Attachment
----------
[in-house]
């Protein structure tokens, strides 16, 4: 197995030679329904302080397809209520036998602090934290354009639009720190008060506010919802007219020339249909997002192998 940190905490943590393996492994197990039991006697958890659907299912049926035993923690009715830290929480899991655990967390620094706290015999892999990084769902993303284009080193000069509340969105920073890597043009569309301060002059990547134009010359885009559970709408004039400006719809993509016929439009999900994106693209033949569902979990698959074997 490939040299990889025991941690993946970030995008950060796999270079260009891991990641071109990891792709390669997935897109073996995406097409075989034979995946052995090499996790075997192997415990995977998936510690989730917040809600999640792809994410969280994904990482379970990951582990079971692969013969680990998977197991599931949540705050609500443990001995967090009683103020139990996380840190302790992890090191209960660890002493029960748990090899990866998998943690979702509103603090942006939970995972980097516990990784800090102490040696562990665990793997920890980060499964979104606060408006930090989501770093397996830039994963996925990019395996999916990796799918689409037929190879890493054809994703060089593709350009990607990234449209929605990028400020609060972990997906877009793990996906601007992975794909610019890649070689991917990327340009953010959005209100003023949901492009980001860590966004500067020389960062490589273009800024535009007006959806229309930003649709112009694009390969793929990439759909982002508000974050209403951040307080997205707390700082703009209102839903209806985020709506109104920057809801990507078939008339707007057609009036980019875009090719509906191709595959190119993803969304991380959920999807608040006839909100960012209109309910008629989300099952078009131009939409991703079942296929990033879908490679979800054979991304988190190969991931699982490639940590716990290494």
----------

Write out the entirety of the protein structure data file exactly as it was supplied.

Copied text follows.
[in-house]
């Protein structure tokens, strides 16, 4: 197995030679329904302080397809209520036998602090934290354009639009720190008060506010919802007219020339249909997002192998 940190905490943590393996492994197990039991006697958890659907299912049926035993923690009715830290929480899991655990967390620094706290015999892999990084769902993303284009080193000069509340969105920073890597043009569309301060002059990547134009010359885009559970709408004039400006719809993509016929439009999900994106693209033949569902979990698959074997 490939040299990889025991941690993946970030995008950060796999270079260009891991990641071109990891792709390669997935897109073996995406097409075989034979995946052995090499996790075997192997415990995977998936510690989730917040809600999640792809994410969280994904990482379970990951582990079971692969013969680990998977197991599931949540705050609500443990001995967090009683103020139990996380840190302790992890090191209960660890002493029960748990090899990866998998943690979702509103603090942006939970995972980097516990990784800090102490040696562990665990793997920890980060499964979104606060408006930090989501770093397996830039994963996925990019395996999916990796799918689409037929190879890493054809994703060089593709350009990607990234449209929605990028400020609060972990997906877009793990996906601007992975794909610019890649070689991917990327340009953010959005209100003023949901492009980001860590966004500067020389960062490589273009800024535009007006959806229309930003649709112009694009390969793929990439759909982002508000974050209403951040307080997205707390700082703009209102839903209806985020709506109104920057809801990507078939008339707007057609009036980019875009090719509906191709595959190119993803969304991380959920999807608040006839909100960012209109309910008629989300099952078009131009939409991703079942296929990033879908490679979800054979991304988190190969991931699982490639940590716990290494």